City Creek Nature Notes – Salt Lake City

January 23, 2017

January 23rd

Filed under: Watercress, Weather — canopus56 @ 11:38 pm

The White Tangle

5:00 p.m. As another storm front passes over the valley, great winds beat tree and building alike, but no rain or snow arrives until the afternoon. As I enter the canyon, another foot and one half of snow has fallen and the storm continues with a heavy sheet of white. All of the branches are covered with a thick coat; whiteness is everywhere; the canyon is a white tangle of chaos. The snow banks rise to two feet in the lower canyon and in some spots to three. I see a thousand hues of white and grey, except for one break at the spring below picnic site 6. There, the spring water is filled with a green mat of the invasive watercress (Oct. 19th). Because the watercress is surrounded only by white, its color is luminous. But it is not cold.

In Thoreau’s “Journal” on January 23rd, 1857, he records a -8 degree temperature and on January 26th, 1857, -24 degrees. On January 23th, 1858, he records that the ground is bare and snow free. On January 23rd, 1859, Thoreau again sees snow fleas.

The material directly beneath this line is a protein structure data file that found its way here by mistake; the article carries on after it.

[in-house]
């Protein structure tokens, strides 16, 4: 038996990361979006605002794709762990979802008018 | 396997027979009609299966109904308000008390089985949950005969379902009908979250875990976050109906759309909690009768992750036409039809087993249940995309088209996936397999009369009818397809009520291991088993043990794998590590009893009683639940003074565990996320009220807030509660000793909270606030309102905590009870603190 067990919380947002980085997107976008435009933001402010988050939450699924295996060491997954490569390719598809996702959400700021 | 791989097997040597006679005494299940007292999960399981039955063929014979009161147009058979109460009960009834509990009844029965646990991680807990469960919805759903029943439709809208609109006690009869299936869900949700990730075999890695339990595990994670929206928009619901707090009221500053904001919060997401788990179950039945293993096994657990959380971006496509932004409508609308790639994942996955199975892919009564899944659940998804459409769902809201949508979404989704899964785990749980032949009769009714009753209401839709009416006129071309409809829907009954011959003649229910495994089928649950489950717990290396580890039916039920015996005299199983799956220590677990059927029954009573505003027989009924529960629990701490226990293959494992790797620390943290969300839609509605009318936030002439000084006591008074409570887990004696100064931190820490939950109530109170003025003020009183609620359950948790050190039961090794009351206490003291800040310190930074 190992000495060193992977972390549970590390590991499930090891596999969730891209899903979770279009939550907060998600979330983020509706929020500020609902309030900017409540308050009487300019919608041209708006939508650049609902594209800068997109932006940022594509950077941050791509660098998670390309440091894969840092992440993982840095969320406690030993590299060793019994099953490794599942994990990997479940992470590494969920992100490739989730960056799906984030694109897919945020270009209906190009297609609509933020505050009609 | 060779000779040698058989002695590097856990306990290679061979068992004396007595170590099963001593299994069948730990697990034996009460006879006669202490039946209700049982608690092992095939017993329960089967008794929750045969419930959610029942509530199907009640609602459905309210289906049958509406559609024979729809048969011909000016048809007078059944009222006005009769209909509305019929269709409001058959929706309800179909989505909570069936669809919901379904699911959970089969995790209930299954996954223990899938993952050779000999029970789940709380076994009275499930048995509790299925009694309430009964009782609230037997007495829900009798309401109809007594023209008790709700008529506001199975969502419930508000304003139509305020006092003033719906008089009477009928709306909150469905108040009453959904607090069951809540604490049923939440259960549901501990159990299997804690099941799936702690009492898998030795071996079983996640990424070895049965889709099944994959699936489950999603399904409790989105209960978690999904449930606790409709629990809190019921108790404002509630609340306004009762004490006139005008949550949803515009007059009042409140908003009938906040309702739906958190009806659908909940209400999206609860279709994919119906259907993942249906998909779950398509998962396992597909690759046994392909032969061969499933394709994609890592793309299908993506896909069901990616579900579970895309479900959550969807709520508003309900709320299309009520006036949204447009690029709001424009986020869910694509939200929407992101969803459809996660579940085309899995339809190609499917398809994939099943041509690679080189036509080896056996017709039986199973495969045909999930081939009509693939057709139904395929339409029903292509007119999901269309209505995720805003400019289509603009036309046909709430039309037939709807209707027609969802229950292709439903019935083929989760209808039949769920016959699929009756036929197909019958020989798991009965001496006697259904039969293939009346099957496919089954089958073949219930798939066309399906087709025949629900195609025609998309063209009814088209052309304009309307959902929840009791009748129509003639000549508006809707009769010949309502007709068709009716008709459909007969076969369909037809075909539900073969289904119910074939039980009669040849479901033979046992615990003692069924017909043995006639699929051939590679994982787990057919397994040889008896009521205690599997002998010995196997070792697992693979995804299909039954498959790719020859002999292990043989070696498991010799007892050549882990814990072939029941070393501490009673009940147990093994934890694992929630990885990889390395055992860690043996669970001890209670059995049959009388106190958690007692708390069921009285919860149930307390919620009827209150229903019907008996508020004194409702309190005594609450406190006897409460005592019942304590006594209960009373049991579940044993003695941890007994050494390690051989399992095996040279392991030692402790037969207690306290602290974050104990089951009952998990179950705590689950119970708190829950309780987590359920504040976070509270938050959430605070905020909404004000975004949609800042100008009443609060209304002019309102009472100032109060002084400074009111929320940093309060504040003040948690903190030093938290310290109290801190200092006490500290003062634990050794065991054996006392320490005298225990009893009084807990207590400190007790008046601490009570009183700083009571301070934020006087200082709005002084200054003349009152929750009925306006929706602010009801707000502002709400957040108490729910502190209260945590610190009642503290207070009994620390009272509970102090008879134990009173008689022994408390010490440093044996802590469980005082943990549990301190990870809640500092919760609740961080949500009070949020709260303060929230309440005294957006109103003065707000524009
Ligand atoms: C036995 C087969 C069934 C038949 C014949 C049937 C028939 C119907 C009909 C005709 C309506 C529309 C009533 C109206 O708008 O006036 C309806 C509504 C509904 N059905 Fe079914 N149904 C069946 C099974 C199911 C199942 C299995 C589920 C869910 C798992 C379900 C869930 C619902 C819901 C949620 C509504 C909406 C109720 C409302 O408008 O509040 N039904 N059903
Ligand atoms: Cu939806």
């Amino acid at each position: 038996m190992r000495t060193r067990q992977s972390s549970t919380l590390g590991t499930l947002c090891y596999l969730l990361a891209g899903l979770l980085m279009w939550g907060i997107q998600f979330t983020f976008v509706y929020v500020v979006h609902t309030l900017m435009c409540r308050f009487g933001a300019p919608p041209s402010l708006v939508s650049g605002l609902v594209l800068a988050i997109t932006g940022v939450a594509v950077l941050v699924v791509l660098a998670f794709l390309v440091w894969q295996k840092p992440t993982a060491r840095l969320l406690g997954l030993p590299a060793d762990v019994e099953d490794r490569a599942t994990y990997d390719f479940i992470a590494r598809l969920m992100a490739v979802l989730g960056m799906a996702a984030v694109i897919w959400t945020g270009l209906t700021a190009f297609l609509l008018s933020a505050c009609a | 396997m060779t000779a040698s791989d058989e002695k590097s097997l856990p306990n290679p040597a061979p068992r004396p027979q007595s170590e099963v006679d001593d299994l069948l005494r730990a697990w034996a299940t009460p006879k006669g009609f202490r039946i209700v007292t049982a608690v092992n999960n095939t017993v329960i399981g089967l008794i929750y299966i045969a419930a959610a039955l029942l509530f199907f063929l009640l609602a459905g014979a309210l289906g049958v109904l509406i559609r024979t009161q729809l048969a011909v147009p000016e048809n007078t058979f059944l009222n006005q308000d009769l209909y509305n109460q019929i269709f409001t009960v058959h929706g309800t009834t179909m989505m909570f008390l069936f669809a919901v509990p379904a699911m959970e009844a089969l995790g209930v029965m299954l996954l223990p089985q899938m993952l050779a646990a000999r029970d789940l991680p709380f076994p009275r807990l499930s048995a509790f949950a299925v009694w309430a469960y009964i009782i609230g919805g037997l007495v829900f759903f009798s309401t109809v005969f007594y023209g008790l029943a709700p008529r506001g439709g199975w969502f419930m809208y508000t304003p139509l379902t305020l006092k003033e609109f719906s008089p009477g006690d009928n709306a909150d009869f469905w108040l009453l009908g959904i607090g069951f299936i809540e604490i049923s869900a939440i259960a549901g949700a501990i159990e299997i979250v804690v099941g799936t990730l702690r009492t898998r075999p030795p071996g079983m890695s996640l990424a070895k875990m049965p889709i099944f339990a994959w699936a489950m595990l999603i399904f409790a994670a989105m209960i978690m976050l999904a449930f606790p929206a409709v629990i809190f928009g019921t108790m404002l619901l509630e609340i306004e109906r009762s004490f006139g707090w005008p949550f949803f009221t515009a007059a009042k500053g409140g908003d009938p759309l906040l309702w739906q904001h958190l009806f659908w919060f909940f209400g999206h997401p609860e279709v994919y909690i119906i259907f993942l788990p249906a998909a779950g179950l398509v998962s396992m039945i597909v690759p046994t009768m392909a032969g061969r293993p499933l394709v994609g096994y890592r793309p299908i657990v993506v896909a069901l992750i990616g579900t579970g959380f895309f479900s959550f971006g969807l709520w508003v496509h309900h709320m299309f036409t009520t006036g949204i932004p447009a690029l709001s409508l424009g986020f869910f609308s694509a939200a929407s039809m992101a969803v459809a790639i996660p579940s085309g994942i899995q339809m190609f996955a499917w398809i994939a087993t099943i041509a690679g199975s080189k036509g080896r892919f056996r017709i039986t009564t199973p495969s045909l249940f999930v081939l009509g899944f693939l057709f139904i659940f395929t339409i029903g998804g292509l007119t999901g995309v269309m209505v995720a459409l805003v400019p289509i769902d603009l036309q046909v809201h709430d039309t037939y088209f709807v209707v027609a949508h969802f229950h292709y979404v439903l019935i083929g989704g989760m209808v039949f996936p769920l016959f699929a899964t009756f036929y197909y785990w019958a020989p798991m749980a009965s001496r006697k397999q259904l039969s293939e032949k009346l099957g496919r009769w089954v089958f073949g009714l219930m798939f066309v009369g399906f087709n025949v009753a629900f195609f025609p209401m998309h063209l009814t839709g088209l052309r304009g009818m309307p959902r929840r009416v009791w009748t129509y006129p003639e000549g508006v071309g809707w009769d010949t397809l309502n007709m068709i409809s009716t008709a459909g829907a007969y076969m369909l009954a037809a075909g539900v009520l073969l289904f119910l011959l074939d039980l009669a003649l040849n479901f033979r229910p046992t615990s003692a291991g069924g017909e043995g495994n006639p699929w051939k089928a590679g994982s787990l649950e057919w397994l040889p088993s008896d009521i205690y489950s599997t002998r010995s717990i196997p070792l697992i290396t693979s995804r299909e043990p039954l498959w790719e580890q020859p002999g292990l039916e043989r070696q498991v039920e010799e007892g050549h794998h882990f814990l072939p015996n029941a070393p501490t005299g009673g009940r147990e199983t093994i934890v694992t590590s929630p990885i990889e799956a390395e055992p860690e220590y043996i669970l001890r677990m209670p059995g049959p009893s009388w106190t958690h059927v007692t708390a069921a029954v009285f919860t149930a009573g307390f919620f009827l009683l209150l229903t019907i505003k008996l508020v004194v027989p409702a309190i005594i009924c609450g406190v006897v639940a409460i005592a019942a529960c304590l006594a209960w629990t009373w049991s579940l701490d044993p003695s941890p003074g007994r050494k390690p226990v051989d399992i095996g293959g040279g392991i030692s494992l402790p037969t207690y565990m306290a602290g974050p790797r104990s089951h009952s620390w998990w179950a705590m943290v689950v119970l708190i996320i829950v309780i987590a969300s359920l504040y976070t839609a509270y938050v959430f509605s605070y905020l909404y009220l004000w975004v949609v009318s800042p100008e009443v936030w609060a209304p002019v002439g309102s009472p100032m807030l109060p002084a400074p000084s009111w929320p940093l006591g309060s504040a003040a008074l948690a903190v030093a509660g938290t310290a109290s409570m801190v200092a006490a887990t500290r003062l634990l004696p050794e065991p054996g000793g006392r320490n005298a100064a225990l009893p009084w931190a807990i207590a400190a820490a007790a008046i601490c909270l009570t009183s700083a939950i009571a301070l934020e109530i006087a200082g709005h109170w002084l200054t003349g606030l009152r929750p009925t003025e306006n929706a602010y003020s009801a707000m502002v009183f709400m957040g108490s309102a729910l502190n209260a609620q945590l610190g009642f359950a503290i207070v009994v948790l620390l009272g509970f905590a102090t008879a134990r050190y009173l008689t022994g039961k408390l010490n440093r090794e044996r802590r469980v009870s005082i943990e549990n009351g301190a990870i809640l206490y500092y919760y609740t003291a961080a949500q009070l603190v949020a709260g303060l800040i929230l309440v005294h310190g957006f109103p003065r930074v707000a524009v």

On January 23rd, 1904, City Engineer Kesley again proposed a 5,000,000 gallon storage tank be built at Pleasant Valley in City Creek Canyon (Salt Lake Telegram and Salt Lake Herald, Jan. 24th). On January 23rd, 1901, the Salt Lake Tribune reported that the City had received a proposal to purchase 240 acres of land in City Creek owned by an eastern bank. On January 23, 1896, the Red Bird Mine at the City Creek-Morgan County divide was leased in order to restart the 1,300 foot tunnel that already existed at that mine. On January 23, 1896, the Salt Lake Herald published two rumors: first, that placer gold had recently been found in City Creek Canyon, and second, of a long-time Salt Lake City shoemaker who in the 1860s purportedly had a hidden gold mine in City Creek. The miner died without revealing the location of the now lost mine. The Herald predicted that by spring, “the mountains east and north of Salt Lake [would be] fairly covered with prospectors and miners and are confident that within six months the mountain sides will be pierced with shafts and tunnels and the canyons lined with sluice boxes and tail races.”


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